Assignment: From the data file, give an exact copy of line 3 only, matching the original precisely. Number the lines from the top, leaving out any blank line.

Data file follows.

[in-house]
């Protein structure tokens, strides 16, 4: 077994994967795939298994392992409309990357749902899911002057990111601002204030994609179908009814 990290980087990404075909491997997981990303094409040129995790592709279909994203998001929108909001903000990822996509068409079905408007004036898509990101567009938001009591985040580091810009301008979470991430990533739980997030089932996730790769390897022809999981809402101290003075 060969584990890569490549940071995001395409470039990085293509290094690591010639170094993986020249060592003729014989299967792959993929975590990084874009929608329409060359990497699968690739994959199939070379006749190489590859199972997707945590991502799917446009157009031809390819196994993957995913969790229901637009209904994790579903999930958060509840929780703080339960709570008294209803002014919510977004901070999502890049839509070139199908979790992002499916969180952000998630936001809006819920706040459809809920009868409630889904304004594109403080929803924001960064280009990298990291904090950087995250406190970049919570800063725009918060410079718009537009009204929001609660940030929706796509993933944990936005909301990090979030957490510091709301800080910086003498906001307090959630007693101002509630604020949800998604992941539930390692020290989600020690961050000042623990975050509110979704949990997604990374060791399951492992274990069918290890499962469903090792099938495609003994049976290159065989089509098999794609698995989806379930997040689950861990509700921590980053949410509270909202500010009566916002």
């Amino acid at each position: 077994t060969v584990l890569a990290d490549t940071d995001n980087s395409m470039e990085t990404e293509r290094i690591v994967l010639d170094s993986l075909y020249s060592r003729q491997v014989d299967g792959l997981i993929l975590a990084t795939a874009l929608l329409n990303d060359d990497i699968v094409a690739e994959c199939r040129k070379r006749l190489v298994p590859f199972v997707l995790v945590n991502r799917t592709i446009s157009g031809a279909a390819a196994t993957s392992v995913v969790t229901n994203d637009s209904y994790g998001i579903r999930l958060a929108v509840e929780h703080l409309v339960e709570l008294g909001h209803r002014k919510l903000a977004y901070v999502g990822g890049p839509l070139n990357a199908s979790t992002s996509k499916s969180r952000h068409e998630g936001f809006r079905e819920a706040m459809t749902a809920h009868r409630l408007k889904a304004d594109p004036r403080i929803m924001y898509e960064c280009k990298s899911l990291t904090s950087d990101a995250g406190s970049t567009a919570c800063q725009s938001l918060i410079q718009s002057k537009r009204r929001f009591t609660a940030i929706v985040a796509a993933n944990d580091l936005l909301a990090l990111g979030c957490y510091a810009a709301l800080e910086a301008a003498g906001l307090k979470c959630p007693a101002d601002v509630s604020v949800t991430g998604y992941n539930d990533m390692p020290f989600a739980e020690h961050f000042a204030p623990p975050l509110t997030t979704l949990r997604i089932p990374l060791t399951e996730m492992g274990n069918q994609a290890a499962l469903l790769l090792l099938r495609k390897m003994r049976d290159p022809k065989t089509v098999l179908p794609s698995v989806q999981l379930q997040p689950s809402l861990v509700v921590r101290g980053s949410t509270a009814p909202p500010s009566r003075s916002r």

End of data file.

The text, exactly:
């Amino acid at each position: 077994t060969v584990l890569a990290d490549t940071d995001n980087s395409m470039e990085t990404e293509r290094i690591v994967l010639d170094s993986l075909y020249s060592r003729q491997v014989d299967g792959l997981i993929l975590a990084t795939a874009l929608l329409n990303d060359d990497i699968v094409a690739e994959c199939r040129k070379r006749l190489v298994p590859f199972v997707l995790v945590n991502r799917t592709i446009s157009g031809a279909a390819a196994t993957s392992v995913v969790t229901n994203d637009s209904y994790g998001i579903r999930l958060a929108v509840e929780h703080l409309v339960e709570l008294g909001h209803r002014k919510l903000a977004y901070v999502g990822g890049p839509l070139n990357a199908s979790t992002s996509k499916s969180r952000h068409e998630g936001f809006r079905e819920a706040m459809t749902a809920h009868r409630l408007k889904a304004d594109p004036r403080i929803m924001y898509e960064c280009k990298s899911l990291t904090s950087d990101a995250g406190s970049t567009a919570c800063q725009s938001l918060i410079q718009s002057k537009r009204r929001f009591t609660a940030i929706v985040a796509a993933n944990d580091l936005l909301a990090l990111g979030c957490y510091a810009a709301l800080e910086a301008a003498g906001l307090k979470c959630p007693a101002d601002v509630s604020v949800t991430g998604y992941n539930d990533m390692p020290f989600a739980e020690h961050f000042a204030p623990p975050l509110t997030t979704l949990r997604i089932p990374l060791t399951e996730m492992g274990n069918q994609a290890a499962l469903l790769l090792l099938r495609k390897m003994r049976d290159p022809k065989t089509v098999l179908p794609s698995v989806q999981l379930q997040p689950s809402l861990v509700v921590r101290g980053s949410t509270a009814p909202p500010s009566r003075s916002r």